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Admissions Question: December 1

December 01, 2013

Q: What is an addendum used for and how should it be formatted in my application materials?

A: An addendum is a separate piece of paper that one submits with his or her application. It is used to provide additional information in one’s file that does not easily fit within the personal statement, resume, or elsewhere in your application. For example, an addendum can be used to explain a poor academic performance in a particular semester, large differences in multiple LSAT scores, why you transferred three times in college, long periods of unemployment if out of college, etc. It can also be used to discuss a learning disability, a unique grading system at a particular school, etc.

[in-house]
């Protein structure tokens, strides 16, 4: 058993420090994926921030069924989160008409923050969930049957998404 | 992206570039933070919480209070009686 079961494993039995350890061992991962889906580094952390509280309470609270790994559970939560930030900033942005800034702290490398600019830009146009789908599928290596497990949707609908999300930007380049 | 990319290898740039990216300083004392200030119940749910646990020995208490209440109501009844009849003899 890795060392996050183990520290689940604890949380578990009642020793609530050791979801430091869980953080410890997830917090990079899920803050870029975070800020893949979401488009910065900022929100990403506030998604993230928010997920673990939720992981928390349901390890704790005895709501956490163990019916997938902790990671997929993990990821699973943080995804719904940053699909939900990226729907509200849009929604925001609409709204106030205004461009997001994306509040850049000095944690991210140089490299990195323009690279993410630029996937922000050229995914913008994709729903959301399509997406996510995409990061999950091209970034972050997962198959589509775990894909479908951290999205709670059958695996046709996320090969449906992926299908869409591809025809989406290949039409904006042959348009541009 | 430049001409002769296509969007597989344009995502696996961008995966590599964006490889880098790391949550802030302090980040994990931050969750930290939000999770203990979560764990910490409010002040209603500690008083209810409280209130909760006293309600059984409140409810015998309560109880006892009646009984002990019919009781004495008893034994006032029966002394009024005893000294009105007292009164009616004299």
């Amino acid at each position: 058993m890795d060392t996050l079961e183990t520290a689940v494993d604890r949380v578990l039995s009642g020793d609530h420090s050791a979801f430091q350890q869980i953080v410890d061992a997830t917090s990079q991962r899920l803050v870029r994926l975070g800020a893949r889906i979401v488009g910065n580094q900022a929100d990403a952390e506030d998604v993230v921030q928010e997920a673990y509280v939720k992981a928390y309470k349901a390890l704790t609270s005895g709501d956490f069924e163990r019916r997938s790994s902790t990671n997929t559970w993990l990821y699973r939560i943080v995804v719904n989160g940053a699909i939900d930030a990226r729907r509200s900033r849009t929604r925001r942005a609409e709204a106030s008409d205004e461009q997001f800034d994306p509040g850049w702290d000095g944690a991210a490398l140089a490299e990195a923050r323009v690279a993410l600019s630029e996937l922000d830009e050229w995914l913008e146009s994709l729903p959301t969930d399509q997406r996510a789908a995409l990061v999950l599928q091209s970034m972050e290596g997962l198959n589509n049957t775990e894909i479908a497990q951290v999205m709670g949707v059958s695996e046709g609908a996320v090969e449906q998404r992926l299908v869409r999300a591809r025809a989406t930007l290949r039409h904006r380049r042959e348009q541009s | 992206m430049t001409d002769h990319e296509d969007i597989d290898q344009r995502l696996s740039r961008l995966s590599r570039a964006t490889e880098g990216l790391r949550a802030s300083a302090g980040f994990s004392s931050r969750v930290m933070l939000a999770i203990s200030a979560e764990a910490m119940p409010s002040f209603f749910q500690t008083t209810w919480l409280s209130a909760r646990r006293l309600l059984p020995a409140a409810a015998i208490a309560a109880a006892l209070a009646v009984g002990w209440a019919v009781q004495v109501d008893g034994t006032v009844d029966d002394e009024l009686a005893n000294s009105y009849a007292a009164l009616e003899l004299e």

Law schools will ask applicants to submit additional statements to also explain any academic or disciplinary probations/suspensions that they have on their records, or to explain any criminal or misconduct charges ever received. These addenda are required.

Addenda are typically no longer than one page and sometimes are only a paragraph. They give one the opportunity not to muddy up a personal statement with issues or explanations that one still wants the committee to consider, or that the law school asks for specifically beyond the personal statement, such as an explanation of a criminal record.

It is worth noting that most people do not need to submit addenda. When in question, contact the admissions office and someone can discuss with you if one is necessary.

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